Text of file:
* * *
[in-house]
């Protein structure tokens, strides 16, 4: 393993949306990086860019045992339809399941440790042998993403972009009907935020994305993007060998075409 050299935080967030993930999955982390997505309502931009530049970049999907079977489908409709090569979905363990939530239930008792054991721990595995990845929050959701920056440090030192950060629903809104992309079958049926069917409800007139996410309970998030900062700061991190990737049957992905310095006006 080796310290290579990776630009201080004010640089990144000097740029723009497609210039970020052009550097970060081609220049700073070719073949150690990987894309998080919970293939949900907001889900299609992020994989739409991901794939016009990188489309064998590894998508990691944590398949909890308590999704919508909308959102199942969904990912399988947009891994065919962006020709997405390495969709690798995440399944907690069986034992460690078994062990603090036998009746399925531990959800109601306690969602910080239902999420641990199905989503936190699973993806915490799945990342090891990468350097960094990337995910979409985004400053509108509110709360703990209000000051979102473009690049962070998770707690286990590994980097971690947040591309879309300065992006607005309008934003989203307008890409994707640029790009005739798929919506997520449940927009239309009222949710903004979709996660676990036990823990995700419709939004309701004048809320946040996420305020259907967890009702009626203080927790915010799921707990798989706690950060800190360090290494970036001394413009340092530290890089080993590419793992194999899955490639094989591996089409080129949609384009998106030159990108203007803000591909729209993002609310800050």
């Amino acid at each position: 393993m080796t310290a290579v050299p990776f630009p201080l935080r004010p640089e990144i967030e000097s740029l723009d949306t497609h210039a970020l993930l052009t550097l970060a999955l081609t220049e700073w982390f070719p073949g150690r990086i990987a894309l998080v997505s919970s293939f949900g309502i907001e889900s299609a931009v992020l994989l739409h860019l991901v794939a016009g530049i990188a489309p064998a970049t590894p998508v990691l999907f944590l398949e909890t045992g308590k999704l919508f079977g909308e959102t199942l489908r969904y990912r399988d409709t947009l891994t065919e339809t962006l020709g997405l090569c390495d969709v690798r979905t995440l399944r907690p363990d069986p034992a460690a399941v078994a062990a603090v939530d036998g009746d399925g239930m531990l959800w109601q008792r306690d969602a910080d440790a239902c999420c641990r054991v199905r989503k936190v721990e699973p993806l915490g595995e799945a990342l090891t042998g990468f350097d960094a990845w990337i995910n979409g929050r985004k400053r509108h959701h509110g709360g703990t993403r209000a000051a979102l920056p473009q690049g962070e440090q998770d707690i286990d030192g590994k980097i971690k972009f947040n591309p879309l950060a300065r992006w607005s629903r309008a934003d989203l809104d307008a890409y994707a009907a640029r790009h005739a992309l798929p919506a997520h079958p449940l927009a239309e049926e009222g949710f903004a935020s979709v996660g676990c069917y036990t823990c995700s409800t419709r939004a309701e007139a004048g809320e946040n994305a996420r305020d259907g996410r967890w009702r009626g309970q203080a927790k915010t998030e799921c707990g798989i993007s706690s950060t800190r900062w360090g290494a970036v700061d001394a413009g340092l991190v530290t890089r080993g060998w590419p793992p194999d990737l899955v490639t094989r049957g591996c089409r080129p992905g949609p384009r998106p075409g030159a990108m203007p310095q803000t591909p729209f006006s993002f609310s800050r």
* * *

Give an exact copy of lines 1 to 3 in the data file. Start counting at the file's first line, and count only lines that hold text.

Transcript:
[in-house]
């Protein structure tokens, strides 16, 4: 393993949306990086860019045992339809399941440790042998993403972009009907935020994305993007060998075409 050299935080967030993930999955982390997505309502931009530049970049999907079977489908409709090569979905363990939530239930008792054991721990595995990845929050959701920056440090030192950060629903809104992309079958049926069917409800007139996410309970998030900062700061991190990737049957992905310095006006 080796310290290579990776630009201080004010640089990144000097740029723009497609210039970020052009550097970060081609220049700073070719073949150690990987894309998080919970293939949900907001889900299609992020994989739409991901794939016009990188489309064998590894998508990691944590398949909890308590999704919508909308959102199942969904990912399988947009891994065919962006020709997405390495969709690798995440399944907690069986034992460690078994062990603090036998009746399925531990959800109601306690969602910080239902999420641990199905989503936190699973993806915490799945990342090891990468350097960094990337995910979409985004400053509108509110709360703990209000000051979102473009690049962070998770707690286990590994980097971690947040591309879309300065992006607005309008934003989203307008890409994707640029790009005739798929919506997520449940927009239309009222949710903004979709996660676990036990823990995700419709939004309701004048809320946040996420305020259907967890009702009626203080927790915010799921707990798989706690950060800190360090290494970036001394413009340092530290890089080993590419793992194999899955490639094989591996089409080129949609384009998106030159990108203007803000591909729209993002609310800050």
């Amino acid at each position: 393993m080796t310290a290579v050299p990776f630009p201080l935080r004010p640089e990144i967030e000097s740029l723009d949306t497609h210039a970020l993930l052009t550097l970060a999955l081609t220049e700073w982390f070719p073949g150690r990086i990987a894309l998080v997505s919970s293939f949900g309502i907001e889900s299609a931009v992020l994989l739409h860019l991901v794939a016009g530049i990188a489309p064998a970049t590894p998508v990691l999907f944590l398949e909890t045992g308590k999704l919508f079977g909308e959102t199942l489908r969904y990912r399988d409709t947009l891994t065919e339809t962006l020709g997405l090569c390495d969709v690798r979905t995440l399944r907690p363990d069986p034992a460690a399941v078994a062990a603090v939530d036998g009746d399925g239930m531990l959800w109601q008792r306690d969602a910080d440790a239902c999420c641990r054991v199905r989503k936190v721990e699973p993806l915490g595995e799945a990342l090891t042998g990468f350097d960094a990845w990337i995910n979409g929050r985004k400053r509108h959701h509110g709360g703990t993403r209000a000051a979102l920056p473009q690049g962070e440090q998770d707690i286990d030192g590994k980097i971690k972009f947040n591309p879309l950060a300065r992006w607005s629903r309008a934003d989203l809104d307008a890409y994707a009907a640029r790009h005739a992309l798929p919506a997520h079958p449940l927009a239309e049926e009222g949710f903004a935020s979709v996660g676990c069917y036990t823990c995700s409800t419709r939004a309701e007139a004048g809320e946040n994305a996420r305020d259907g996410r967890w009702r009626g309970q203080a927790k915010t998030e799921c707990g798989i993007s706690s950060t800190r900062w360090g290494a970036v700061d001394a413009g340092l991190v530290t890089r080993g060998w590419p793992p194999d990737l899955v490639t094989r049957g591996c089409r080129p992905g949609p384009r998106p075409g030159a990108m203007p310095q803000t591909p729209f006006s993002f609310s800050r």